In 1998, this grant was $4,348,000. By 2000, it had fallen to $3,208,000 and by 2002 was $3,004,000. The budgeted amount for the Community Reinvestment Fund was $3,084,000 in 2003.
The town receives a variety of conditional grants for services such as the library, museum, and Sister Kennedy Centre.
The town also gets grants for special projects such as studies, capital projects (such as the waterfront), improvements on the connecting link (highway through town), events such as the town’s 2003 centennial, and employment creation grants for summer students.
There are three types of municipal expenditures—operating (running things),
capital (buying things), and reserve contributions (saving for things). Operating expenditures fall into two categories: controllables and non-controllables.
Those activities that the Town of Fort Frances has the option of undertaking or not, or those mandated activities that the town has some measure of control over how they are provided, are defined as “controllable.”
These include administration, bylaw enforcement, fire and rescue, recreation, Public Works, library, museum, day care, parks and cemeteries, airport, and waste management.
Once any grants, user fees, and revenues have been taken into account, what is left is a net cost from taxation. Just a few examples of the 2003 budgeted costs from taxation for some services are: emergency services ($963,000); Memorial Sports Centre ($347,200); and library ($374,800).
To pay for a number of recent capital projects, including the Memorial Sports Centre, Townshend Theatre, and the waterfront, the town incurred long-term debt in the form of debentures.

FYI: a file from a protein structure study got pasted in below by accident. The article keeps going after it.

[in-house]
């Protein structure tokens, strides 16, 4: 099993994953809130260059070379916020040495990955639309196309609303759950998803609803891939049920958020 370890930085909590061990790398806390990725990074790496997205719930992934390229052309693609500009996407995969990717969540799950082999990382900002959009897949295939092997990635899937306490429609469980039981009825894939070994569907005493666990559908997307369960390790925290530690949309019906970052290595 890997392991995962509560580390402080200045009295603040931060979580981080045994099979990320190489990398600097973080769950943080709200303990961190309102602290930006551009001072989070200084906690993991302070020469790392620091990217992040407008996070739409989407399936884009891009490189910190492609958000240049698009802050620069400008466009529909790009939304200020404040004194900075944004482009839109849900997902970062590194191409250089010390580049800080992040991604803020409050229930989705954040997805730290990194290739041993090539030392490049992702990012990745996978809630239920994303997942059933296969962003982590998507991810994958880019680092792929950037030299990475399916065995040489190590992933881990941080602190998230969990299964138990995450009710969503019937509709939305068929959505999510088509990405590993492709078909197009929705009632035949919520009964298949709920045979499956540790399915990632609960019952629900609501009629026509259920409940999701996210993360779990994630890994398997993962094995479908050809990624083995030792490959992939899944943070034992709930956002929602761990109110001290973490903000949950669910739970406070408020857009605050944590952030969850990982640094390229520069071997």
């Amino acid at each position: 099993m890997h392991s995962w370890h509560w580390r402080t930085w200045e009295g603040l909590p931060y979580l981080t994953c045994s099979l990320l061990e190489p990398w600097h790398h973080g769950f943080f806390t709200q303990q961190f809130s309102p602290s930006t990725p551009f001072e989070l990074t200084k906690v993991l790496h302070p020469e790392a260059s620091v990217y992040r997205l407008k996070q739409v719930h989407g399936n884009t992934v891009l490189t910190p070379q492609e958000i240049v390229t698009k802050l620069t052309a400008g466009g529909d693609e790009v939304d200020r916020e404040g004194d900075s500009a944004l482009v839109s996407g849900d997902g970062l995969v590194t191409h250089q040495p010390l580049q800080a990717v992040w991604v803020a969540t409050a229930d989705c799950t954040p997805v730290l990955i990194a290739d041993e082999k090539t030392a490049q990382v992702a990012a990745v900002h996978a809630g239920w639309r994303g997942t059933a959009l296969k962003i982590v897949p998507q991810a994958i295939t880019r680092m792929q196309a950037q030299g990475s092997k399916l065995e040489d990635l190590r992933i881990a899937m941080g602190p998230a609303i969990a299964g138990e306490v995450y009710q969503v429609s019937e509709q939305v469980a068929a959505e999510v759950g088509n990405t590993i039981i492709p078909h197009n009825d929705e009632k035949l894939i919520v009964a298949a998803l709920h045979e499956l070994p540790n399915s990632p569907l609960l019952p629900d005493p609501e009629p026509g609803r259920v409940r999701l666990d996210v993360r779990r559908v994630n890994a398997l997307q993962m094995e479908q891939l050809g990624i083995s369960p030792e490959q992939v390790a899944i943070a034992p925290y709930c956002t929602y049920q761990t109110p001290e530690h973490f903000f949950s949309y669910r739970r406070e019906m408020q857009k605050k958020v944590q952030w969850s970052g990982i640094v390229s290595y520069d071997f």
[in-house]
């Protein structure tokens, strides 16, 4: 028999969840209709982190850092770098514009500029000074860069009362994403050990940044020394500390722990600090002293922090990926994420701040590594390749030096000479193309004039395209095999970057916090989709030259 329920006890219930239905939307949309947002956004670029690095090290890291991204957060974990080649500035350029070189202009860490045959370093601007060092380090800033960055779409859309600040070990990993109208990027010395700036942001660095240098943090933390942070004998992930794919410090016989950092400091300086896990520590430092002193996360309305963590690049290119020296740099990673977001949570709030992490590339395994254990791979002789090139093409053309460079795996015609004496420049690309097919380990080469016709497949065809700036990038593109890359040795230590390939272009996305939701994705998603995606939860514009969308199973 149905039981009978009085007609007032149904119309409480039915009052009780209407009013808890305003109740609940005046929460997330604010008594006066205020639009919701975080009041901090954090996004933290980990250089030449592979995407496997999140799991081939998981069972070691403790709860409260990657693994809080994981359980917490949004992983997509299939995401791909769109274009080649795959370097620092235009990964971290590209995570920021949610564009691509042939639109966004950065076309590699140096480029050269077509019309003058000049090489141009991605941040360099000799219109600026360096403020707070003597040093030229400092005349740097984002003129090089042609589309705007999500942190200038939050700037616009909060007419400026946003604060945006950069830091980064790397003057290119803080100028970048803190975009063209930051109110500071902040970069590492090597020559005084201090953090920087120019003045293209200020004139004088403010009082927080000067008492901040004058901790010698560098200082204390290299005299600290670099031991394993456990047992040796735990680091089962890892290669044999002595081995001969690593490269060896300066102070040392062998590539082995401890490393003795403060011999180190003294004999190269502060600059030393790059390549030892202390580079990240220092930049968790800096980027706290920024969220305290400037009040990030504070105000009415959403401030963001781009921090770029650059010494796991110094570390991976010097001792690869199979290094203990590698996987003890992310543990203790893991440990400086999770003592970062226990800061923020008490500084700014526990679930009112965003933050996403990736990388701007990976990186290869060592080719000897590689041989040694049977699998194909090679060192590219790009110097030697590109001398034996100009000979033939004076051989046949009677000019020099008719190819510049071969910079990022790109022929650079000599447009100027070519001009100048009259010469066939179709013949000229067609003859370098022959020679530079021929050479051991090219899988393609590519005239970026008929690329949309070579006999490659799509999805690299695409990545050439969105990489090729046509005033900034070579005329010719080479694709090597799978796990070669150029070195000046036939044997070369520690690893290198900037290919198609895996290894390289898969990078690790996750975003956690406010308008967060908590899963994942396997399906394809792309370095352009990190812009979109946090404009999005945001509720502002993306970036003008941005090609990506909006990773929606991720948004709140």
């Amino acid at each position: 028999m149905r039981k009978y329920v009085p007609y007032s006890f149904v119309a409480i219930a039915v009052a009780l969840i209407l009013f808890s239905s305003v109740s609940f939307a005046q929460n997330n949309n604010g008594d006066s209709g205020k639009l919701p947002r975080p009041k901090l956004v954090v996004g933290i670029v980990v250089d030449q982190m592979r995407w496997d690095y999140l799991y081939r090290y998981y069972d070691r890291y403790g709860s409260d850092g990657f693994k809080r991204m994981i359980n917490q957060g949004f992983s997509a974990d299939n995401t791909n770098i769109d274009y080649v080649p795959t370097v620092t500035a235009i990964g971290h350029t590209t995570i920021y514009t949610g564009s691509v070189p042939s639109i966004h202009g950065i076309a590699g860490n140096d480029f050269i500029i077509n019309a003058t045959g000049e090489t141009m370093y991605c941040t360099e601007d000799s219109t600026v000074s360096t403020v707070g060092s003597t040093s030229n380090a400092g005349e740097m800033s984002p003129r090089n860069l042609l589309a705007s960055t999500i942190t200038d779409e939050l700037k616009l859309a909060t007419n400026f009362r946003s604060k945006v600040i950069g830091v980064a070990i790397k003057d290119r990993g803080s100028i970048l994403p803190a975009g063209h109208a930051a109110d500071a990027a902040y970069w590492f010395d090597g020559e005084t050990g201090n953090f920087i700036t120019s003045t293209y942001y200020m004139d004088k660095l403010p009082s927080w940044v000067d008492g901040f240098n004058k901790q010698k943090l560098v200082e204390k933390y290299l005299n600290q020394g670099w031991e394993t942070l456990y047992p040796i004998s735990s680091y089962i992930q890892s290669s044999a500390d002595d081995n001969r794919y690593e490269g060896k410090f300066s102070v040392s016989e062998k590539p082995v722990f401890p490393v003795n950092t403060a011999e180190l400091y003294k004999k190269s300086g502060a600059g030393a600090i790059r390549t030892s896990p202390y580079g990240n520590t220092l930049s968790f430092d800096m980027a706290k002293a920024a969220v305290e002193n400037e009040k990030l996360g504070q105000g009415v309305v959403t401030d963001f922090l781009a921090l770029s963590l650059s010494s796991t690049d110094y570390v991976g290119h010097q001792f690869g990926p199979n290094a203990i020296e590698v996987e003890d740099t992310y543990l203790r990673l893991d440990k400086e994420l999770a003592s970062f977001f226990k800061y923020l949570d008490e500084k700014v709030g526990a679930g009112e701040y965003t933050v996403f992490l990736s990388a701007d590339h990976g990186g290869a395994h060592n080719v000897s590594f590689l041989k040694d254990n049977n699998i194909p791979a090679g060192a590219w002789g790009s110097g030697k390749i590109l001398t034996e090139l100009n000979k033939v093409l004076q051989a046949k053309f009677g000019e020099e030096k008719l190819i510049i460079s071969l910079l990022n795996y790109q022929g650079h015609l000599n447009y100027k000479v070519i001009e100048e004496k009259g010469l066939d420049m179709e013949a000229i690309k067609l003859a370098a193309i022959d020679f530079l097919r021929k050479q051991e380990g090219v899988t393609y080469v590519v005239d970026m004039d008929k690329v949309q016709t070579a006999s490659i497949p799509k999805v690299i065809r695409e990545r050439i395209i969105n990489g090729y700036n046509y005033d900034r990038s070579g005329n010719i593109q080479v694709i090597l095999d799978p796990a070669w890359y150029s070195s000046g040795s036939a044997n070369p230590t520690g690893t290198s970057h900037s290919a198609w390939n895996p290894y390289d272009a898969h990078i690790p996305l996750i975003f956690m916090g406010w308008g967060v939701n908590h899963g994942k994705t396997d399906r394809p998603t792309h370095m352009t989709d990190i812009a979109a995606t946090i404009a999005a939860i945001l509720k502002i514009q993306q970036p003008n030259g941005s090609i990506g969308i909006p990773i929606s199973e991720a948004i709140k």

Repayment of long-term debt is out of the current budget and, as such, impacts on financial resources available to operate the town.
The total debt for the Town of Fort Frances is $3,967,310 at the end of 2003. The budgeted debenture payments in 2004 will be $686,650—an increase of $277,362 over 2003.
This represents a 6.976 percent tax increase.
At the end of 2003, there were 11 condominium units owned by the Fort Frances Non-Profit Innovative Homes Inc. that still were for sale. If no units were sold in 2004, the town’s expenses would be $300,811.37 for the year.
But there have been sales in 2004 and at this time, there are seven units remaining to be sold. There has been an number of inquiries about the unsold units.
The condos have not been included in the long-term debt calculation as they are expected to be sold.
Those activities and expenditures the Town of Fort Frances has no option but to undertake, or are paid for by levies that the town has little or no direct influence in setting, are defined as “uncontrollables.”
These include police services, Rainycrest, the District Social Services Administrative Board, Northwestern Health Unit, and education costs.
As far as paying for uncontrollables, it goes like this: At one time, the town sent out two tax bills—one for municipal and one for education. The town was responsible for setting the rate for only the municipal portion.
If taxes went up because of education, so be it.
This approach does not work with the local services realignment. In an effort to maintain a zero tax increase, any increased costs from the transferred services was absorbed by reductions elsewhere in the town’s budget.
The Community Reinvestment Fund was supposed to make up the gap in the cost of providing these services, but this has not proven to be the case.